Incognito Press

truth. knowledge. freedom. passion. courage. Promoting free-thinking, activism & rogue writing.

Posts Tagged ‘business’

How Someone Called the Police because I “Stole” her Twitter Username

Posted by E on February 22, 2016

pink typewriter

Imagine that you have an internet username that you’ve been using for a long time – say, BettyBoop1977. You have a Twitter account, maybe a Facebook profile or page in that name. You might even have started a blog or site under that handle with one of the popular free sites like Blogger, WordPress, Weebly or Tumblr. Everyone in your circle (let’s say, a few dozen people) knows you by that handle. You have your own personal brand, right?

design-branding chalkboardWrong. You couldn’t be more wrong about that. Brand ownership does not start and end with getting BettyBoop77 as your Twitter username. Sadly, too many amateurs in the social media arena don’t give a lot of thought into building a brand that they themselves own, as opposed to having a free, hosted domain with another company’s extension.

Putting aside the fact that Facebook pages and WordPress accounts are owned by another provider – who often places ads under your intellectual property, your page can disappear at any moment. Your account can be suspended or hacked. The design or template you’re using could be scrapped on a dime, and you could lose hundreds of followers at the snap of a finger.

But the issue of who hosts your blog should be your secondary concern. Your primary objective – if you are entirely confident in your brand and intend to build it to the point where it can be monetized or even resold – is to secure BettyBoop1977 as more than a twitter handle. You’ll want to buy the domain name, but even then it might not be enough.

What if, one day, you get a phone call from the police after someone feels you criminally harassed them because you “stole her highly unique brand name”?

I know it seems like an insane situation, but this is exactly what happened to me last month.

BRANDING Lesson 101: Branding, Copyright and Social Media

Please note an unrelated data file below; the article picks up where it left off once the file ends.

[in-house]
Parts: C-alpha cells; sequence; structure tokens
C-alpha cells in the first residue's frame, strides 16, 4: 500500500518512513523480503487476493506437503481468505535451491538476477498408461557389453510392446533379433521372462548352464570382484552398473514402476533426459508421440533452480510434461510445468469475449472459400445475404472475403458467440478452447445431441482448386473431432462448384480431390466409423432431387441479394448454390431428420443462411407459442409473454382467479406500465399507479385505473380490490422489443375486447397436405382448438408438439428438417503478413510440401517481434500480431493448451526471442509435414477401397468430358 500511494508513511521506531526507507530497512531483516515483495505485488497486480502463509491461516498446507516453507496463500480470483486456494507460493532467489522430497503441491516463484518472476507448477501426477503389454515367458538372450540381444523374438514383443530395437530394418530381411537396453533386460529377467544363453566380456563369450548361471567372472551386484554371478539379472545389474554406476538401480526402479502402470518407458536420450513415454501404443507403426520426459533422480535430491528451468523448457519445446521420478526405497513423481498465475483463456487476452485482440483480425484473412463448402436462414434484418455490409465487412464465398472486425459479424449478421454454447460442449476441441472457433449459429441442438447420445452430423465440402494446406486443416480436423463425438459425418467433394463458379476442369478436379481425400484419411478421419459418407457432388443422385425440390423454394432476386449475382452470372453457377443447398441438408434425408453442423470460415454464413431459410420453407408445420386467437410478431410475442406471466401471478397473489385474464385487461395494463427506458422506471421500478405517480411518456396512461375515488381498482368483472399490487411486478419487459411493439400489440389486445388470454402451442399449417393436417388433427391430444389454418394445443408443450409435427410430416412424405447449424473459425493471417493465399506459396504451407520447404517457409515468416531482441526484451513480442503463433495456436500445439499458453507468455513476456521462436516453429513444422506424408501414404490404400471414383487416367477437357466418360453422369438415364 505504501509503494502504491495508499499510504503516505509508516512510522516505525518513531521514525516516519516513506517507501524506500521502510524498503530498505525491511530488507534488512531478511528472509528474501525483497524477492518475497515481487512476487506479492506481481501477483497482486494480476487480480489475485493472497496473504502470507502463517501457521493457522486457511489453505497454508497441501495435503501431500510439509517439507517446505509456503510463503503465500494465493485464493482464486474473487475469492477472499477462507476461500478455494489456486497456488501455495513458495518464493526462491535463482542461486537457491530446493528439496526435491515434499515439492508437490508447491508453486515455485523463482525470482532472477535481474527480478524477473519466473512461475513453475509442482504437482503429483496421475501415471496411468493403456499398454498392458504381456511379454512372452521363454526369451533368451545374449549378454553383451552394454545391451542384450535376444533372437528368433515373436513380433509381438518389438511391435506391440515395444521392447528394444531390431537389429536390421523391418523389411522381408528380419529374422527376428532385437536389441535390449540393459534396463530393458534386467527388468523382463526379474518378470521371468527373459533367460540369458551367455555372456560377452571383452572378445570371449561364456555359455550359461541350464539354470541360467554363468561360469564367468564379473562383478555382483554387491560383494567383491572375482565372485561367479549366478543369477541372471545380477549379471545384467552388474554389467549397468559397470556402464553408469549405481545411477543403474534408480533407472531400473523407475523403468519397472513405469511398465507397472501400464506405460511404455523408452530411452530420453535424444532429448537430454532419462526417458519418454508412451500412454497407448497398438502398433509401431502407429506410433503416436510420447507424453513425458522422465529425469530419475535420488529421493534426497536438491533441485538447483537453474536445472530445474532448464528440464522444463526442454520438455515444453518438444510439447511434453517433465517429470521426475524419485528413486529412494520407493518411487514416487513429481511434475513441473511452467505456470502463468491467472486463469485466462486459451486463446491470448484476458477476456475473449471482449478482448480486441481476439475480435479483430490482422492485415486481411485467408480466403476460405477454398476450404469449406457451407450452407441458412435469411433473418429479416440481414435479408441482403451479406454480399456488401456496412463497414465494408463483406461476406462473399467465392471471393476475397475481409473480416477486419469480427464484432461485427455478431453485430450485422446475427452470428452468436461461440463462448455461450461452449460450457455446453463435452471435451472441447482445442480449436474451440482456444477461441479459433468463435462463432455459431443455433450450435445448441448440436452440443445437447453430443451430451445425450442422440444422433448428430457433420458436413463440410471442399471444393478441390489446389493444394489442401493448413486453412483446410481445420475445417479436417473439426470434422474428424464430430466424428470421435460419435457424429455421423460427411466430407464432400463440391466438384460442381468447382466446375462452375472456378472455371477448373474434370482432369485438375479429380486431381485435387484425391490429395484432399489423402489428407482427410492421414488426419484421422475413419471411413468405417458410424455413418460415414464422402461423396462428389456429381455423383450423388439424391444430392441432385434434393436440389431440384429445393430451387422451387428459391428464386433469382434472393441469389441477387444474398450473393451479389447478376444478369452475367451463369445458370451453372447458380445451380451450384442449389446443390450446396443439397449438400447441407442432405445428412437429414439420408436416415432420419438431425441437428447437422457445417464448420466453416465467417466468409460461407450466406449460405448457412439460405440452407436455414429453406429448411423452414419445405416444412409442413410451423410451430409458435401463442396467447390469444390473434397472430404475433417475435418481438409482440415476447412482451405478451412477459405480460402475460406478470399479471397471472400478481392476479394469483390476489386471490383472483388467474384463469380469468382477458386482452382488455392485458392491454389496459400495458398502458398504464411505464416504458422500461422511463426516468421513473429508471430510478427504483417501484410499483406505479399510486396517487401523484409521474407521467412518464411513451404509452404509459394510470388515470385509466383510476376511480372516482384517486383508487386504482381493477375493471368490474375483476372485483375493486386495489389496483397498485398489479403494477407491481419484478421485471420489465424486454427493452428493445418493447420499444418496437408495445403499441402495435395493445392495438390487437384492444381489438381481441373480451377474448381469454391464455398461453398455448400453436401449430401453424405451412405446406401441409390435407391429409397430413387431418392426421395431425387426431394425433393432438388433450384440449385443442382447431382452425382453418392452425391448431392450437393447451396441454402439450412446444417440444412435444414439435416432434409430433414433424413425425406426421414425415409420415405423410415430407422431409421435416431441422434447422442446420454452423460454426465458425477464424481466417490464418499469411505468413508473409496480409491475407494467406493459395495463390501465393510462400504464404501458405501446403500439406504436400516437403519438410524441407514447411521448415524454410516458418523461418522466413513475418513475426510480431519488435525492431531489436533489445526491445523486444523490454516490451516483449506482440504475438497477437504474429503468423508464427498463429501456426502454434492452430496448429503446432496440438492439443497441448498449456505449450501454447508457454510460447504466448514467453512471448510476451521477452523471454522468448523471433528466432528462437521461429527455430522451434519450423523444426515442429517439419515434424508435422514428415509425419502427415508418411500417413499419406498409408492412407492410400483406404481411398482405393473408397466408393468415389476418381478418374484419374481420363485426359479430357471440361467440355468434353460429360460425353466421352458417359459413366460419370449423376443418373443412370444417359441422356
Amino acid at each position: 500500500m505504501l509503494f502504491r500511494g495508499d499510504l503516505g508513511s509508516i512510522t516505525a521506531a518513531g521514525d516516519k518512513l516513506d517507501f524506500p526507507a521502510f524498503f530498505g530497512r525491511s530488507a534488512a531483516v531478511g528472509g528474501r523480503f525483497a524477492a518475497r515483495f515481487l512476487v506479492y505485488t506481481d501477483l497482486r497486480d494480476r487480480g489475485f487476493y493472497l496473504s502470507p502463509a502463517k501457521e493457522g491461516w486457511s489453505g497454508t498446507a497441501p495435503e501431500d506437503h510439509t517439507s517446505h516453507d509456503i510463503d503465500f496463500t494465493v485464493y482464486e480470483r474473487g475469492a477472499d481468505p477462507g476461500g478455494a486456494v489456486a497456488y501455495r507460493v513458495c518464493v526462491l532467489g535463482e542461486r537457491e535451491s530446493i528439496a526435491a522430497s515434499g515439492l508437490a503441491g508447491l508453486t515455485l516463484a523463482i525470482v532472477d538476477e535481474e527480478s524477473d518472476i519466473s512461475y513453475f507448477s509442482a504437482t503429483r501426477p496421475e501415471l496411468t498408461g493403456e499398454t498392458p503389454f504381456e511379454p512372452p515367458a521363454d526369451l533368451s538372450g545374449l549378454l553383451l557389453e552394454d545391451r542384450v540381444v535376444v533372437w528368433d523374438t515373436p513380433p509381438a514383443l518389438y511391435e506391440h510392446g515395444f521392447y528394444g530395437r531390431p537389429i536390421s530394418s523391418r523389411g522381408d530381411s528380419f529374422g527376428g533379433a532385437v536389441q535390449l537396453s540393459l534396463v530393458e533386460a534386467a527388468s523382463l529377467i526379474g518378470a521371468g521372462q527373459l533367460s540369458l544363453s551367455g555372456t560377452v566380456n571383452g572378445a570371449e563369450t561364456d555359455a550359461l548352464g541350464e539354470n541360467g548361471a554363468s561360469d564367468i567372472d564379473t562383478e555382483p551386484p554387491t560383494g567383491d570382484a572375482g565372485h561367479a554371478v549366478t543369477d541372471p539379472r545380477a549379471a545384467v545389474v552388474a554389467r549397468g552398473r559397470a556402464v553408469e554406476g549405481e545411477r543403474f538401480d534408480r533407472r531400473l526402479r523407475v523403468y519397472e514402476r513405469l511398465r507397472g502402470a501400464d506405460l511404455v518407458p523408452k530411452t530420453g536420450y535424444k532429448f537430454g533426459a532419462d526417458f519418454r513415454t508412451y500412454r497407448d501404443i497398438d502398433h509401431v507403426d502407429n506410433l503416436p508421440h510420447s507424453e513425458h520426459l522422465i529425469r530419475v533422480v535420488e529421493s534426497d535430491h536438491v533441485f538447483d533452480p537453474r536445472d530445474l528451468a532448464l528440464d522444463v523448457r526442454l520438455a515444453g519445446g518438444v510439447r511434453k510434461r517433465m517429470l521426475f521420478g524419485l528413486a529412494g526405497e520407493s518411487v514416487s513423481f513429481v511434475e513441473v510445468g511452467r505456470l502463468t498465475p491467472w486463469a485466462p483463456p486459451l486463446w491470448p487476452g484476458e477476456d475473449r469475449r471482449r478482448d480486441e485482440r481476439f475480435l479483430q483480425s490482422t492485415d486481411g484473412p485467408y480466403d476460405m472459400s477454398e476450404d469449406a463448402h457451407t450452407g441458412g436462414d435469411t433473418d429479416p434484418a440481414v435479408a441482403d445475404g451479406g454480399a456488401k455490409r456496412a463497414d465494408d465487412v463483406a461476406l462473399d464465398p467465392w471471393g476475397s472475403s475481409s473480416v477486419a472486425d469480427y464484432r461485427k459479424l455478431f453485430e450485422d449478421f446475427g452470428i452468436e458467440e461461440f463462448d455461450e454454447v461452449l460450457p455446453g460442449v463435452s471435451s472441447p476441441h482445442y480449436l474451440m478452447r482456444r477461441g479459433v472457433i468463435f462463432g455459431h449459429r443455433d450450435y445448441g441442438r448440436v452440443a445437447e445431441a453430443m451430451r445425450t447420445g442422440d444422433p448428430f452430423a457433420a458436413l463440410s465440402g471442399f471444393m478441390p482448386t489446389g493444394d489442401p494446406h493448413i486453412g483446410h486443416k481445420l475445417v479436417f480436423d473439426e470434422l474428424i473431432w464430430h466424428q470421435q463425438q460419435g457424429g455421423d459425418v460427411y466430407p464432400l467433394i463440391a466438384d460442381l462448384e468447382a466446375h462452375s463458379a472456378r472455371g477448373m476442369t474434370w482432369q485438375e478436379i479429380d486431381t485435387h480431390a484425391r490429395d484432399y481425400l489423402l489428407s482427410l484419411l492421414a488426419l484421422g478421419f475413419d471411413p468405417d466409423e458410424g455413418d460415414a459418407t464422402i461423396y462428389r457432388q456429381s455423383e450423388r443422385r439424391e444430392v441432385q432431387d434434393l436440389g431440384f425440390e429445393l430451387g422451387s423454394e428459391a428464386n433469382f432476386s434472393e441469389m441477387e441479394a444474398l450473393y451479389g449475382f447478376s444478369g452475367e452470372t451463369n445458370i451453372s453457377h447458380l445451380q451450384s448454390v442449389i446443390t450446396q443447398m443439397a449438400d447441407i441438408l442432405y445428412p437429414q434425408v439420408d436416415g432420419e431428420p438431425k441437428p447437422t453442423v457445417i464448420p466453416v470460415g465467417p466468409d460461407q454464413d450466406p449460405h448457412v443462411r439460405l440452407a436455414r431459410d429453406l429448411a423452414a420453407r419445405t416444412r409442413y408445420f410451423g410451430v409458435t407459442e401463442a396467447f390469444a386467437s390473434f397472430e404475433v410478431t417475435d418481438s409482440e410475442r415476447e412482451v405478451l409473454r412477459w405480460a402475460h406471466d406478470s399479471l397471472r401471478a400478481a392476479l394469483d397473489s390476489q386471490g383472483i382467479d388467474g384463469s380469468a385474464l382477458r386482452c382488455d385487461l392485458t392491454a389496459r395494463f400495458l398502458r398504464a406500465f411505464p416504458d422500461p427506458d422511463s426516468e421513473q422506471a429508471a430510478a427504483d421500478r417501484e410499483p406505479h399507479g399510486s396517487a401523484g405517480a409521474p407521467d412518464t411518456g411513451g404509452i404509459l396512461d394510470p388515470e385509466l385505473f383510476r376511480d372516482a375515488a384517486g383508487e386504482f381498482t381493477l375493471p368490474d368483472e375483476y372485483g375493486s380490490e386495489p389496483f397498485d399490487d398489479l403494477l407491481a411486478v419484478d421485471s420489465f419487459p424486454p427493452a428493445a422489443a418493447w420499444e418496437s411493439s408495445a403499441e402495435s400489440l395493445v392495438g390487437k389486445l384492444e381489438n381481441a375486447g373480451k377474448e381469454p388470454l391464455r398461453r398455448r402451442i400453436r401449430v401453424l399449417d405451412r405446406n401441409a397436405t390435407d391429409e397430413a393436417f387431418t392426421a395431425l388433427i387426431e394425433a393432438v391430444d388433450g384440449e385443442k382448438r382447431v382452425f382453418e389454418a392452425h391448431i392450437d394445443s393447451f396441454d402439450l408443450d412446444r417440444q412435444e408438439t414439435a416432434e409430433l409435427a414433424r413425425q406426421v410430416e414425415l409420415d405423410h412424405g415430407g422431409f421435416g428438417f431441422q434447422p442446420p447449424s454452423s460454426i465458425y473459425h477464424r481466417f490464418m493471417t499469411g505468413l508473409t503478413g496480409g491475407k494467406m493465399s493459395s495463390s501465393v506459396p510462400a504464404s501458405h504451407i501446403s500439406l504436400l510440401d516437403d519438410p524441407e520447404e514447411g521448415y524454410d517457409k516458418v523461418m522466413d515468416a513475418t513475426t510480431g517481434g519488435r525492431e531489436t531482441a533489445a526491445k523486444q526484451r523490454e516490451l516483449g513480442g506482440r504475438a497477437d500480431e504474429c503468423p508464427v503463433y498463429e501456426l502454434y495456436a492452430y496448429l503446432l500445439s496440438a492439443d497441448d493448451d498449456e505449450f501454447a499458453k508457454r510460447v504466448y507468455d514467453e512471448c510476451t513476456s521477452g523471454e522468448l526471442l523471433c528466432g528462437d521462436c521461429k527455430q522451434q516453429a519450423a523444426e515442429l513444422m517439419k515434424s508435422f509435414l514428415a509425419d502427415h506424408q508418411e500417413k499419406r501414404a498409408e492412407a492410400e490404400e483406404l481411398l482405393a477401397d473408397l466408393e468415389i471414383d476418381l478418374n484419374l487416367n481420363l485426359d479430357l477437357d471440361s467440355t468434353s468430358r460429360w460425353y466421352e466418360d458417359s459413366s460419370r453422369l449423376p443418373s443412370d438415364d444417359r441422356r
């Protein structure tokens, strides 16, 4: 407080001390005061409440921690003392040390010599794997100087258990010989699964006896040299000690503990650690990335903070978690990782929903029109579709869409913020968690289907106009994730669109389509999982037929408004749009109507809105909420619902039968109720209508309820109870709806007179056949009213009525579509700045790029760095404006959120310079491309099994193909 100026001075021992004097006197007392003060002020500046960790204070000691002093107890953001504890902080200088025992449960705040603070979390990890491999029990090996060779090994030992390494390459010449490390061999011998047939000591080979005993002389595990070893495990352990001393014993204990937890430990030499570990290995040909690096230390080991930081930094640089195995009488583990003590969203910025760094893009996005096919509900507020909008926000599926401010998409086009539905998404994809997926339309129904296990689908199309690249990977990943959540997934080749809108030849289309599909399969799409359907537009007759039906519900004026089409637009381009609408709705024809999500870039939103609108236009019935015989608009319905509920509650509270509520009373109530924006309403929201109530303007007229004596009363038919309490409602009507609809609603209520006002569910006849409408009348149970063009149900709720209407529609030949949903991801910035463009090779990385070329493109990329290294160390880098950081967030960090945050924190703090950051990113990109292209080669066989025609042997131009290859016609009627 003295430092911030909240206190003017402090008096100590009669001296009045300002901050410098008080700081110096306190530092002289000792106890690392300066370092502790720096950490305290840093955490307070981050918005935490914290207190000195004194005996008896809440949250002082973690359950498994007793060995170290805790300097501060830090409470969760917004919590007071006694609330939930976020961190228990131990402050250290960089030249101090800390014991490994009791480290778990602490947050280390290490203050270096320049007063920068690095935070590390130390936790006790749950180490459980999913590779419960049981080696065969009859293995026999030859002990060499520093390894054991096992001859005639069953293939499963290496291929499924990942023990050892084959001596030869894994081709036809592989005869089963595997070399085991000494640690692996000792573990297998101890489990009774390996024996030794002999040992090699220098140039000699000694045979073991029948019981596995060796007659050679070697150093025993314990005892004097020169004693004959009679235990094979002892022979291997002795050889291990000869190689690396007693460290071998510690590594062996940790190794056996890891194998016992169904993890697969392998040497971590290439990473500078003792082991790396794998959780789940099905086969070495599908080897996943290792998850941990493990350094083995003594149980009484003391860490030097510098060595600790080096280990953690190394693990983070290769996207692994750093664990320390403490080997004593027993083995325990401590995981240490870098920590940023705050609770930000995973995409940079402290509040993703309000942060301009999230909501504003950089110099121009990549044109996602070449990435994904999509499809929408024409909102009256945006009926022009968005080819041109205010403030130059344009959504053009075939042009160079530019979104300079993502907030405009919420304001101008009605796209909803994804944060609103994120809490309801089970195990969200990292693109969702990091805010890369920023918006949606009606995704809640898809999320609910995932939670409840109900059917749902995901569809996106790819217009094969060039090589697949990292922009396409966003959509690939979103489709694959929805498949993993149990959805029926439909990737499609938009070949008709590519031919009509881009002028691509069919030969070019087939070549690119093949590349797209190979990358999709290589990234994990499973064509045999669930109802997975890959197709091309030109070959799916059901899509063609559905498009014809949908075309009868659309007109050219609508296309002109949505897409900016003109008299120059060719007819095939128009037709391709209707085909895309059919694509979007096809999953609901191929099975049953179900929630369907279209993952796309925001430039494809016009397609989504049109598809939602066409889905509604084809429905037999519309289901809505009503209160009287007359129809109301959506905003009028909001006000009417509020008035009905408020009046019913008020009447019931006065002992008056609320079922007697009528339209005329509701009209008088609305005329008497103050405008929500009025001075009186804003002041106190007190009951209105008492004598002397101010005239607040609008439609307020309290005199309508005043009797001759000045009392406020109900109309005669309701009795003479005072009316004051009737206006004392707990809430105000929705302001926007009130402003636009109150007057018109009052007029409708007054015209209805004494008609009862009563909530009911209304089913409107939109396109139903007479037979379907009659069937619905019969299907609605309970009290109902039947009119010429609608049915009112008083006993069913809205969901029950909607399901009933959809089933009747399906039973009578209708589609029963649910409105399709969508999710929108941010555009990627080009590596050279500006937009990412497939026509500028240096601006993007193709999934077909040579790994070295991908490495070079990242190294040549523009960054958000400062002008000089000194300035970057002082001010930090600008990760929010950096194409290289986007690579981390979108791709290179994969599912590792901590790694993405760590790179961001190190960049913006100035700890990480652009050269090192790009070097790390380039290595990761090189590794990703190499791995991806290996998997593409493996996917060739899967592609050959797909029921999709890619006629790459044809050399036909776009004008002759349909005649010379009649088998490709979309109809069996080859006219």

I’m writing this piece because I am not the only person on the internet using the handle “TheLizBuzz”. I was recently informed – by a Metro Toronto police officer, no less – that a certain individual had complained to them that I had stolen her “highly unique” brand after I registered the domain www.thelizbuzz.com.

After giving this insanity a lot of thought, I’ve decided to write about my experience as part of my Artists’ Guide to Social Media Series, and as a warning to anybody who might encounter individuals who may be delusional enough to believe that someone who has “stolen” their Twitter or Instagram username and turned it into a new website – should be arrested and prosecuted for having committed a criminal offense. It’s tantamount to a chat-room spat – say, being called a “bitch,” “asshole” or “whore” on social media and contacting police because your feelings were hurt. Can you imagine how the courts would be inundated with frivolous, idiotic prosecutions because of name-calling, or because buying someone’s online username as your domain has “hurt their brand”?

FearlessOf course her criminal complaint went nowhere because I had done nothing wrong, but that’s not the point. The experience taught me an important lesson, and one that I’d like to impart with you guys. As someone who has had the unfortunate experience to explain to a (very understanding, I should add) police officer that branding (or even domain squatting or copyright violations) are not of themselves indictable offences under the Criminal Code of Canada – I thought I should set the record straight, once and for all.

At the time I registered the www.thelizbuzz.com domain (back in late August/September 2015), a Google search revealed this Ontario-based individual (who has an almost identical first name to mine) was using the nickname “thelizbuzz” on only three sites – Twitter, WordPress and Instagram. Perhaps she might have had other accounts, but I only found those three. She was a consultant with a two-year degree in social media from George Brown College, but had never – even after getting her certificate – thought to fork over the $11 that it cost me to register the domain thelizbuzz.com. How serious could she have been about branding if she – a certified and newly-minted social media grad – couldn’t even think to buy her own domain name?